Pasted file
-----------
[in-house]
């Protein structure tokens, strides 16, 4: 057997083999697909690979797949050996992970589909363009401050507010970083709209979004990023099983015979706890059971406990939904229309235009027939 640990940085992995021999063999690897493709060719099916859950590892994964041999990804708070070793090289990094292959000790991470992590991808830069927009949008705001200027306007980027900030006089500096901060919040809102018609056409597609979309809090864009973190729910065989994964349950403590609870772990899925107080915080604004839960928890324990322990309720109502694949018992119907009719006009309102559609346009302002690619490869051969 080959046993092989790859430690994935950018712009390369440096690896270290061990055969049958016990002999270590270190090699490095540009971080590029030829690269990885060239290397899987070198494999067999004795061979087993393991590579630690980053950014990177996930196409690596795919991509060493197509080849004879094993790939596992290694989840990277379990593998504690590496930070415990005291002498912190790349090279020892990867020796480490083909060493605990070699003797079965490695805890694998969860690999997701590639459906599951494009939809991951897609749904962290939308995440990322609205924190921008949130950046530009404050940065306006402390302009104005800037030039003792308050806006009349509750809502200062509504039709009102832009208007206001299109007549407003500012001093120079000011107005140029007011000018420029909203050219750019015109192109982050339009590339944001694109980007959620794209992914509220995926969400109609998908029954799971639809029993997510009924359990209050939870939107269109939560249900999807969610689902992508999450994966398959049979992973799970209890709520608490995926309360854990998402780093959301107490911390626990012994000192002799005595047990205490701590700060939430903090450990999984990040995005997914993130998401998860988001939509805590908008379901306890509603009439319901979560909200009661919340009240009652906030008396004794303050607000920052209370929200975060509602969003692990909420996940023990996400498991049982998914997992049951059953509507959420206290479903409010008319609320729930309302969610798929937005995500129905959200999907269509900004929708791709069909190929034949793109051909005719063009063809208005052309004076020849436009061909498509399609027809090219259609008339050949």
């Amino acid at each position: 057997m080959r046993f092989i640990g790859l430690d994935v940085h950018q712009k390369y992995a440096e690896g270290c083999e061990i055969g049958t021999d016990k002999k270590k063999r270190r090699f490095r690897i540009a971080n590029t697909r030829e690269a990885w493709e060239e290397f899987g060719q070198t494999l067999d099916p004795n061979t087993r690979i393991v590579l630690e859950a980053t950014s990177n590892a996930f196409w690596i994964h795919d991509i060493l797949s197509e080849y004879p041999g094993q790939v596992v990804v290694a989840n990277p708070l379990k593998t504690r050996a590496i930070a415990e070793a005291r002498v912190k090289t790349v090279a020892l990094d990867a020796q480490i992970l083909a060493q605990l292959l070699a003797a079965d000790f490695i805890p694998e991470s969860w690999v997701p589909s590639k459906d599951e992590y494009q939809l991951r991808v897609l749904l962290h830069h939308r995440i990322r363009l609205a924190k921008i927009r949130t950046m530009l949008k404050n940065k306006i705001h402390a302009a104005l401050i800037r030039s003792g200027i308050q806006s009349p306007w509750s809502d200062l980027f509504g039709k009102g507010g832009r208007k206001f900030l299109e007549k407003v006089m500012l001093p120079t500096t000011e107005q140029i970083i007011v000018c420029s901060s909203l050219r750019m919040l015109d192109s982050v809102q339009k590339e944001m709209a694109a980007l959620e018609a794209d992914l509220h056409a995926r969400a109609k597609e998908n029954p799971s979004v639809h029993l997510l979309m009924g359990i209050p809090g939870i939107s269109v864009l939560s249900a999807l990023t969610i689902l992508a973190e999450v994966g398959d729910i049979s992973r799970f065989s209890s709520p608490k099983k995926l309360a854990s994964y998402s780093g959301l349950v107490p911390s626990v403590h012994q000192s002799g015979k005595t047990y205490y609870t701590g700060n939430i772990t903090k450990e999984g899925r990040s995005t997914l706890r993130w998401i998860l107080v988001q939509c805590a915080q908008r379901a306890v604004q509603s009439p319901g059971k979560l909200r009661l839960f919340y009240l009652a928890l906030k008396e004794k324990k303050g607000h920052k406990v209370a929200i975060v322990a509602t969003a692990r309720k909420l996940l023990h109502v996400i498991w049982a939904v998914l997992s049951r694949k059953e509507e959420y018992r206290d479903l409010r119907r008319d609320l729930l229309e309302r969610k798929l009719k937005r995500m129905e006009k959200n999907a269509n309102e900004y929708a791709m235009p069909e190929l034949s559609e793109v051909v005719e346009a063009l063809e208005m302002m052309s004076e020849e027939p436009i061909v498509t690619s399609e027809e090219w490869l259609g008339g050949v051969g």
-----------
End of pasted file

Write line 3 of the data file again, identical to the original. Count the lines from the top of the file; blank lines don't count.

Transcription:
């Amino acid at each position: 057997m080959r046993f092989i640990g790859l430690d994935v940085h950018q712009k390369y992995a440096e690896g270290c083999e061990i055969g049958t021999d016990k002999k270590k063999r270190r090699f490095r690897i540009a971080n590029t697909r030829e690269a990885w493709e060239e290397f899987g060719q070198t494999l067999d099916p004795n061979t087993r690979i393991v590579l630690e859950a980053t950014s990177n590892a996930f196409w690596i994964h795919d991509i060493l797949s197509e080849y004879p041999g094993q790939v596992v990804v290694a989840n990277p708070l379990k593998t504690r050996a590496i930070a415990e070793a005291r002498v912190k090289t790349v090279a020892l990094d990867a020796q480490i992970l083909a060493q605990l292959l070699a003797a079965d000790f490695i805890p694998e991470s969860w690999v997701p589909s590639k459906d599951e992590y494009q939809l991951r991808v897609l749904l962290h830069h939308r995440i990322r363009l609205a924190k921008i927009r949130t950046m530009l949008k404050n940065k306006i705001h402390a302009a104005l401050i800037r030039s003792g200027i308050q806006s009349p306007w509750s809502d200062l980027f509504g039709k009102g507010g832009r208007k206001f900030l299109e007549k407003v006089m500012l001093p120079t500096t000011e107005q140029i970083i007011v000018c420029s901060s909203l050219r750019m919040l015109d192109s982050v809102q339009k590339e944001m709209a694109a980007l959620e018609a794209d992914l509220h056409a995926r969400a109609k597609e998908n029954p799971s979004v639809h029993l997510l979309m009924g359990i209050p809090g939870i939107s269109v864009l939560s249900a999807l990023t969610i689902l992508a973190e999450v994966g398959d729910i049979s992973r799970f065989s209890s709520p608490k099983k995926l309360a854990s994964y998402s780093g959301l349950v107490p911390s626990v403590h012994q000192s002799g015979k005595t047990y205490y609870t701590g700060n939430i772990t903090k450990e999984g899925r990040s995005t997914l706890r993130w998401i998860l107080v988001q939509c805590a915080q908008r379901a306890v604004q509603s009439p319901g059971k979560l909200r009661l839960f919340y009240l009652a928890l906030k008396e004794k324990k303050g607000h920052k406990v209370a929200i975060v322990a509602t969003a692990r309720k909420l996940l023990h109502v996400i498991w049982a939904v998914l997992s049951r694949k059953e509507e959420y018992r206290d479903l409010r119907r008319d609320l729930l229309e309302r969610k798929l009719k937005r995500m129905e006009k959200n999907a269509n309102e900004y929708a791709m235009p069909e190929l034949s559609e793109v051909v005719e346009a063009l063809e208005m302002m052309s004076e020849e027939p436009i061909v498509t690619s399609e027809e090219w490869l259609g008339g050949v051969g």